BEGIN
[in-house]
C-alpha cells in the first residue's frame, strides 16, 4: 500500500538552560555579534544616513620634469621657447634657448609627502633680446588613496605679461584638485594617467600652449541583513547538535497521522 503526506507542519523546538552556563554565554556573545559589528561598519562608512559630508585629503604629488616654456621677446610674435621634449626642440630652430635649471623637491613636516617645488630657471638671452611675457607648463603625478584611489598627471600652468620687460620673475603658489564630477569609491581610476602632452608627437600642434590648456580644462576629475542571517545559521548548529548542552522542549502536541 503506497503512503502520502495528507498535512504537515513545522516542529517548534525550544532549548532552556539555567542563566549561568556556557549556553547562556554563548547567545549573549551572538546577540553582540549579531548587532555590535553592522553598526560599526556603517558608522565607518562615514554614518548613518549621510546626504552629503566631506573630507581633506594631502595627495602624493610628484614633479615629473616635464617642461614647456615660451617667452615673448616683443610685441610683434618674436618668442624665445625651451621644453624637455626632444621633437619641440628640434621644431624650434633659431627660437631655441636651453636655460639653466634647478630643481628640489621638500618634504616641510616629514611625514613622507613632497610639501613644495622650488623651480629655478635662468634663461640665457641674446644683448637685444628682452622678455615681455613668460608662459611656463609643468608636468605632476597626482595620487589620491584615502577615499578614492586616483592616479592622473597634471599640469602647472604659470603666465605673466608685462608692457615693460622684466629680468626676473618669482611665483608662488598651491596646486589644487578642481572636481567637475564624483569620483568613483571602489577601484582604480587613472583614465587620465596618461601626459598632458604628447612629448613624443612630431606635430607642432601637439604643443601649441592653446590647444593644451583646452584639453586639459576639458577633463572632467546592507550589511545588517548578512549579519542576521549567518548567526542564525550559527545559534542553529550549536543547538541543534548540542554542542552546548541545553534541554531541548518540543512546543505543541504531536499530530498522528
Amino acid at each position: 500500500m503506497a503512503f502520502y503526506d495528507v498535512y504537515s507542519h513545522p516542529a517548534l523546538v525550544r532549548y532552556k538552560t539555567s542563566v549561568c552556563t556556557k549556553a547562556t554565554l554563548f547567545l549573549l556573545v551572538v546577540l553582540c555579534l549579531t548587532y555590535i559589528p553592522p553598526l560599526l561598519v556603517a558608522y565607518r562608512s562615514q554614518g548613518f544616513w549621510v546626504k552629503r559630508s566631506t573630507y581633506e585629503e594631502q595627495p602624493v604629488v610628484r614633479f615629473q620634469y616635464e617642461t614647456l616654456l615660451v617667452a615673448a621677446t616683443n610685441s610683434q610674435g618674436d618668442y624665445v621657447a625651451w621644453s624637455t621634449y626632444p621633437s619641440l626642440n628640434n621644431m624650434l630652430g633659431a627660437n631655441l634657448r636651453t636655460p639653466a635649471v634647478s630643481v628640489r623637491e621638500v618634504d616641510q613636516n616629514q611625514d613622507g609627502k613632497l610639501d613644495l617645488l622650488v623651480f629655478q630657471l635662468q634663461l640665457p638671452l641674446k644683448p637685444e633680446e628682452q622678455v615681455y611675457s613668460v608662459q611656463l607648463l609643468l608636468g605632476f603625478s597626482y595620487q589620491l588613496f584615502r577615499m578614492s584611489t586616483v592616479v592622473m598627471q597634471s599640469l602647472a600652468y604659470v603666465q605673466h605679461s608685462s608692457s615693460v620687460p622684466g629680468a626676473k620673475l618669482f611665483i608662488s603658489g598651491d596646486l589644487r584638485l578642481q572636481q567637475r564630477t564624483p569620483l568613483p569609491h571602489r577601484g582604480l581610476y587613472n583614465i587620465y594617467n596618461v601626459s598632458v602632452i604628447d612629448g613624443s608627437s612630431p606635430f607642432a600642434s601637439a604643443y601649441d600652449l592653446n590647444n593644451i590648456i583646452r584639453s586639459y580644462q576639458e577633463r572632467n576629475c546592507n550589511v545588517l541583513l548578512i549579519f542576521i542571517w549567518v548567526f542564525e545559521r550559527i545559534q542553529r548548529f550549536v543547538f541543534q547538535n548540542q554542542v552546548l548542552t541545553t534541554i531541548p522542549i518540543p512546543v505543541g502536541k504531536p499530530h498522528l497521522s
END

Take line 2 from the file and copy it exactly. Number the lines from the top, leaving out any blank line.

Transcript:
C-alpha cells in the first residue's frame, strides 16, 4: 500500500538552560555579534544616513620634469621657447634657448609627502633680446588613496605679461584638485594617467600652449541583513547538535497521522 503526506507542519523546538552556563554565554556573545559589528561598519562608512559630508585629503604629488616654456621677446610674435621634449626642440630652430635649471623637491613636516617645488630657471638671452611675457607648463603625478584611489598627471600652468620687460620673475603658489564630477569609491581610476602632452608627437600642434590648456580644462576629475542571517545559521548548529548542552522542549502536541 503506497503512503502520502495528507498535512504537515513545522516542529517548534525550544532549548532552556539555567542563566549561568556556557549556553547562556554563548547567545549573549551572538546577540553582540549579531548587532555590535553592522553598526560599526556603517558608522565607518562615514554614518548613518549621510546626504552629503566631506573630507581633506594631502595627495602624493610628484614633479615629473616635464617642461614647456615660451617667452615673448616683443610685441610683434618674436618668442624665445625651451621644453624637455626632444621633437619641440628640434621644431624650434633659431627660437631655441636651453636655460639653466634647478630643481628640489621638500618634504616641510616629514611625514613622507613632497610639501613644495622650488623651480629655478635662468634663461640665457641674446644683448637685444628682452622678455615681455613668460608662459611656463609643468608636468605632476597626482595620487589620491584615502577615499578614492586616483592616479592622473597634471599640469602647472604659470603666465605673466608685462608692457615693460622684466629680468626676473618669482611665483608662488598651491596646486589644487578642481572636481567637475564624483569620483568613483571602489577601484582604480587613472583614465587620465596618461601626459598632458604628447612629448613624443612630431606635430607642432601637439604643443601649441592653446590647444593644451583646452584639453586639459576639458577633463572632467546592507550589511545588517548578512549579519542576521549567518548567526542564525550559527545559534542553529550549536543547538541543534548540542554542542552546548541545553534541554531541548518540543512546543505543541504531536499530530498522528